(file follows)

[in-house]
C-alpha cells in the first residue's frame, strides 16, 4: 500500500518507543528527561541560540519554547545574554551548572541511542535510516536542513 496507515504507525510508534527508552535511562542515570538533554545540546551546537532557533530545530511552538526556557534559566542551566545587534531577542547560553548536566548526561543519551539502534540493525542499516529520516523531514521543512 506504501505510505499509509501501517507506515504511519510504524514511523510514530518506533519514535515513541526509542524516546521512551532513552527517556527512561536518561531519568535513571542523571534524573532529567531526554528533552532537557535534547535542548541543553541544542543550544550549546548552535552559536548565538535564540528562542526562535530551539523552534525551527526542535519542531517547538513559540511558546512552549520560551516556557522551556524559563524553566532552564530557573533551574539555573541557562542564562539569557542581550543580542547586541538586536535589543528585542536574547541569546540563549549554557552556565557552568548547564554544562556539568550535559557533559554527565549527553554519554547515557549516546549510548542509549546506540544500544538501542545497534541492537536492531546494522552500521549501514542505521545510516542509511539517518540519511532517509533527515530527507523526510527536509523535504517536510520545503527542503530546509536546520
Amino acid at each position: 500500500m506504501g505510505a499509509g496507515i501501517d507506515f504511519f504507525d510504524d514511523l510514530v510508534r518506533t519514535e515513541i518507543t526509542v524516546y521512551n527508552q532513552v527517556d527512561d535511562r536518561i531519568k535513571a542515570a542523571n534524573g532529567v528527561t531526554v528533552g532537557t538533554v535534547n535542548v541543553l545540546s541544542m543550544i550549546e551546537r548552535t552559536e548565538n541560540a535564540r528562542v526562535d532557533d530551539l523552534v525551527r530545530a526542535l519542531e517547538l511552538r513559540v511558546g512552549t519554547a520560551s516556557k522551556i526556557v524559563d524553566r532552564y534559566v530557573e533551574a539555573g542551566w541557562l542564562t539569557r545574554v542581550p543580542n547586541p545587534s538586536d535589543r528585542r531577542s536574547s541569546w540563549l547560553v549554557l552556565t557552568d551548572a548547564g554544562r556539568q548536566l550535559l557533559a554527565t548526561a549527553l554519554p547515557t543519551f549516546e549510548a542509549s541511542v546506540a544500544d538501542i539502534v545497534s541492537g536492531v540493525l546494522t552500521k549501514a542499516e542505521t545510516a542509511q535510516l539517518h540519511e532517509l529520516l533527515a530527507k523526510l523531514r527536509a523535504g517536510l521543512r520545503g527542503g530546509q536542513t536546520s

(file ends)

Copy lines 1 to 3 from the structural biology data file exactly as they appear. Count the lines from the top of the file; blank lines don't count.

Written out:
[in-house]
C-alpha cells in the first residue's frame, strides 16, 4: 500500500518507543528527561541560540519554547545574554551548572541511542535510516536542513 496507515504507525510508534527508552535511562542515570538533554545540546551546537532557533530545530511552538526556557534559566542551566545587534531577542547560553548536566548526561543519551539502534540493525542499516529520516523531514521543512 506504501505510505499509509501501517507506515504511519510504524514511523510514530518506533519514535515513541526509542524516546521512551532513552527517556527512561536518561531519568535513571542523571534524573532529567531526554528533552532537557535534547535542548541543553541544542543550544550549546548552535552559536548565538535564540528562542526562535530551539523552534525551527526542535519542531517547538513559540511558546512552549520560551516556557522551556524559563524553566532552564530557573533551574539555573541557562542564562539569557542581550543580542547586541538586536535589543528585542536574547541569546540563549549554557552556565557552568548547564554544562556539568550535559557533559554527565549527553554519554547515557549516546549510548542509549546506540544500544538501542545497534541492537536492531546494522552500521549501514542505521545510516542509511539517518540519511532517509533527515530527507523526510527536509523535504517536510520545503527542503530546509536546520
Amino acid at each position: 500500500m506504501g505510505a499509509g496507515i501501517d507506515f504511519f504507525d510504524d514511523l510514530v510508534r518506533t519514535e515513541i518507543t526509542v524516546y521512551n527508552q532513552v527517556d527512561d535511562r536518561i531519568k535513571a542515570a542523571n534524573g532529567v528527561t531526554v528533552g532537557t538533554v535534547n535542548v541543553l545540546s541544542m543550544i550549546e551546537r548552535t552559536e548565538n541560540a535564540r528562542v526562535d532557533d530551539l523552534v525551527r530545530a526542535l519542531e517547538l511552538r513559540v511558546g512552549t519554547a520560551s516556557k522551556i526556557v524559563d524553566r532552564y534559566v530557573e533551574a539555573g542551566w541557562l542564562t539569557r545574554v542581550p543580542n547586541p545587534s538586536d535589543r528585542r531577542s536574547s541569546w540563549l547560553v549554557l552556565t557552568d551548572a548547564g554544562r556539568q548536566l550535559l557533559a554527565t548526561a549527553l554519554p547515557t543519551f549516546e549510548a542509549s541511542v546506540a544500544d538501542i539502534v545497534s541492537g536492531v540493525l546494522t552500521k549501514a542499516e542505521t545510516a542509511q535510516l539517518h540519511e532517509l529520516l533527515a530527507k523526510l523531514r527536509a523535504g517536510l521543512r520545503g527542503g530546509q536542513t536546520s